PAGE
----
Archive for Seconds

Side by Side

Posted in FILM with tags , , , , , on November 13, 2015 by dcairns


Some people have died, and even though I don’t do obituaries here, really, I should mark their passing. Jean Darling, star of OUR GANG comedies, whom I sat next to at the Pordenone Silent Film Festival, in a seat I sort of scammed my way into through a kind of willful obtusity, passed away in September, aged ninety-three.

“Comedy is tragedy.”

And now Mike Sutton has died, much too young. I got to know Mike properly when he contacted me on Facebook, worried that we had both been commissioned to write essays for Masters of Cinema’s Blu-ray of John Frankenheimer’s SECONDS, and hadn’t known about each other so hadn’t conferred. I told him my piece was mainly about Frankenheimer and he was relieved because his piece was mainly about the book-to-film adaptation.


Now I hold the disc, and booklet, in my hands, and though there are a couple of overlaps — neither one of us could resist talking about how apposite Rock Hudson is in the role of a reinvented man, a human facade — I feel the essays compliment each other well. I’m pretty pleased with how mine came out. Mike’s is brilliant and heartbreaking. I’d known from his Facebook posts that he was battling oesophageal cancer, but didn’t realize the fight was this close to over. Knowing that, while you read his piece, which is full of sorrow and anger, like the film, like life, makes it all the more powerful.

“Seconds. Second lives, second chances, seconds ticking away in our hopelessly fragile, trivial little lives.”


That’s the first line. The last, describing Hudson staring out the window of an airliner, is ~

“Even before his new life collapses in on itself, one feels that he is already dying, looking at an empty sky, in the words of Philip Larkin, he is staring into “the deep blue air which shows nothing, and is nowhere, and is endless.”


Posted in FILM with tags , , , , , , on December 19, 2014 by dcairns


I contributed a little bit to a new article at The Chiseler, masterminded by Daniel Riccuito and also starring Jennifer Matsui. It deals with such movies as SECONDS and CARNIVAL OF SOULS and Epstein’s THE FALL OF THE HOUSE OF USHER, from which I have selected a festive image (above).

The article.

Seconds Out

Posted in FILM, literature with tags , , , , , , on November 12, 2013 by dcairns


Casual observations inspired by screening SECONDS to students —

Screenwriter Lewis John Carlino (THE FOX, THE MECHANIC) apparently didn’t care for John Frankenheimer’s handling of SECONDS — Frankenheimer cut a scene on a beach with a kid which nevertheless gets referenced in the film’s final shot. “It still works,” argued Frankenheimer, and he’s right — in a non-literal, allusive way, the scene has something to do with unfulfilled dreams or poignant memories, and it provides a heartbreaking note of regret amidst the sheer horror of that killer final sequence.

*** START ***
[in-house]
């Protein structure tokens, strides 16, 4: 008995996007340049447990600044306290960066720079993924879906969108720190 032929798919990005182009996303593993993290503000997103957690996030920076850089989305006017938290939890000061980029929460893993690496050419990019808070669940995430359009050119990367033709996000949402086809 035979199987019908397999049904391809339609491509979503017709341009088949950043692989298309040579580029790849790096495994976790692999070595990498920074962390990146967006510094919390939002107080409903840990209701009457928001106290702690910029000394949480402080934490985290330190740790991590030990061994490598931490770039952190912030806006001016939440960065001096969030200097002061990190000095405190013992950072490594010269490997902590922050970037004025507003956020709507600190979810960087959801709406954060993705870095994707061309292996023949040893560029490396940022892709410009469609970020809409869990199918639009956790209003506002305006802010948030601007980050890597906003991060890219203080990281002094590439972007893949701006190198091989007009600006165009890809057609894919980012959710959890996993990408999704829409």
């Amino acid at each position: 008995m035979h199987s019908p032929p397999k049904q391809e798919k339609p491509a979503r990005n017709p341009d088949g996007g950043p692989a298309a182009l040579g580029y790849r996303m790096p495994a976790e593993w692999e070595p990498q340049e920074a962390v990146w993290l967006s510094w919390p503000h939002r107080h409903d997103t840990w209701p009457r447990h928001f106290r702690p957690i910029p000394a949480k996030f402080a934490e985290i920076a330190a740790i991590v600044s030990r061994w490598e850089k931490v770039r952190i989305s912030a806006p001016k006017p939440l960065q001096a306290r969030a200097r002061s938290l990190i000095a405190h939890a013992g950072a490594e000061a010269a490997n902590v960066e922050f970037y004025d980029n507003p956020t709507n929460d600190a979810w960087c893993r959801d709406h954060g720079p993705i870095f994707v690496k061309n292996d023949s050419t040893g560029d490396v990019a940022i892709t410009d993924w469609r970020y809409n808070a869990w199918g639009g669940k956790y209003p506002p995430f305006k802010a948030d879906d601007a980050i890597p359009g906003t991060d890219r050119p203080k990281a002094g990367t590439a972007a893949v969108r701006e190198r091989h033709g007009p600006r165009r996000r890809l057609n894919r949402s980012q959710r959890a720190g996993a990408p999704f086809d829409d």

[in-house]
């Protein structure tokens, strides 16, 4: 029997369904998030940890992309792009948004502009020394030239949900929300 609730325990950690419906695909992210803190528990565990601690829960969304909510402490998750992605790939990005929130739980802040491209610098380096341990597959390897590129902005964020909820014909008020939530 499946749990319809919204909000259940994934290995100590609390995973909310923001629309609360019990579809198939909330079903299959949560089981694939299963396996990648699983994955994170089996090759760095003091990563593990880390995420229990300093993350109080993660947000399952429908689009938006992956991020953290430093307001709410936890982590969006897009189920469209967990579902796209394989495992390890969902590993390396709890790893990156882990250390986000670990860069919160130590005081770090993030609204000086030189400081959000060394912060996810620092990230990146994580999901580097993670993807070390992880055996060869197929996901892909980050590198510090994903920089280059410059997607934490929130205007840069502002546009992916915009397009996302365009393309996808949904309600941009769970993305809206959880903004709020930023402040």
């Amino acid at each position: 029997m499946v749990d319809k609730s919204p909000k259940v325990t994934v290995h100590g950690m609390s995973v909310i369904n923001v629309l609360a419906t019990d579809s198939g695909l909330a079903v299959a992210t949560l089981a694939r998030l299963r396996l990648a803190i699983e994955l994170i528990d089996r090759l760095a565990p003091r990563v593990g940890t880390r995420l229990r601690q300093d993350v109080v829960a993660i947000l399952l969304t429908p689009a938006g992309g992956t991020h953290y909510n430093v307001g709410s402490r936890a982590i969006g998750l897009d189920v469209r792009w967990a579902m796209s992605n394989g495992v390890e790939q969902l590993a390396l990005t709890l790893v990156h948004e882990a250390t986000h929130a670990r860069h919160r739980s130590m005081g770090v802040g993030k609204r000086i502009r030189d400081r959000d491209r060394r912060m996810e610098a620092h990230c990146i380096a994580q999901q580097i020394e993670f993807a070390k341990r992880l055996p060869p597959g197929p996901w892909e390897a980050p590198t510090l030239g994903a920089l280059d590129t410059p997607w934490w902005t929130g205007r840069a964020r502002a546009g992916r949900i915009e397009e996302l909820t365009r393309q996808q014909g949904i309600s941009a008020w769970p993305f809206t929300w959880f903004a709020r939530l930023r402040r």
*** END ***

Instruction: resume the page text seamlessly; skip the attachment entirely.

Carlino also objected to all the damn STYLE — James Wong Howe’s bravura handheld swooping, the cameras mounted on actors to turn them into gliding automata in a wobbly world, the jump cuts (in Hollywood! in 1966!), the expressionist set in the drug-trip staged sexual assault. Carlino carefully scripted the action to take place in mundane settings, anchoring the allegory (the ending, with the line “You were my finest work,” somehow reminds me of Kafka’s Parable of The Law in The Trial). As with ETERNAL SUNSHINE OF THE SPOTLESS MIND, the fantastic company is plonked down in reality — reached via a steam laundry on Lafayette and a meat-packing company a short taxi ride away.

But I love all the disorienting tricks. The only false step I think is shooting Jeff Corey low-angle, where his nostrils, black and wondrously elongated like tadpoles, get a little distracting.


The best (and most literal) cut in a film full of daring excisions — John Randolph lowers pen to paper to sign his Faustian pact, and we immediately see a scalpel touch skin as the painful (and in literal terms unbelievable) process of transforming the puddingy Randolph into chiselled Rock Hudson begins. We think of signing in blood, and the surgeon’s blade as a pen rewriting lives. Very evocative, and also OUCH!

That missing scene is a good thing, probably — the beginning and end of the film are very strong, and the middle kind of weak (that interminable nudie hippy wine ceremony!), and so speed is a good weapon to get Rock back to the company and bring things to their predestined appalling conclusion. They nearly overdo it — one is reminded of what Fitzgerald said about second acts in American lives — but the balance is just about there. I suspect David Ely’s novel got too internal in the middle and Carlino couldn’t quite crack it without access to the character’s inner world, or else he did crack it and Frankenheimer and Hudson strayed from the path (it’s never fair to blame the writer unless one has read the script, and I haven’t, though I’d like to).

Still, this is strong stuff, and I found myself thinking about the many, worrying ways the story blends with Hudson’s own life (we’ll give you a new face, new voice, new name, and everything will be perfect). Theory: the strongest horror movies were probably made by people who didn’t think they were making a horror movie as such. Or, rather than scaring the audience with a Wes Craven 1-2-3-BOO! every ten minutes, they simply follow the implications of a disturbing story to its terrible conclusion.



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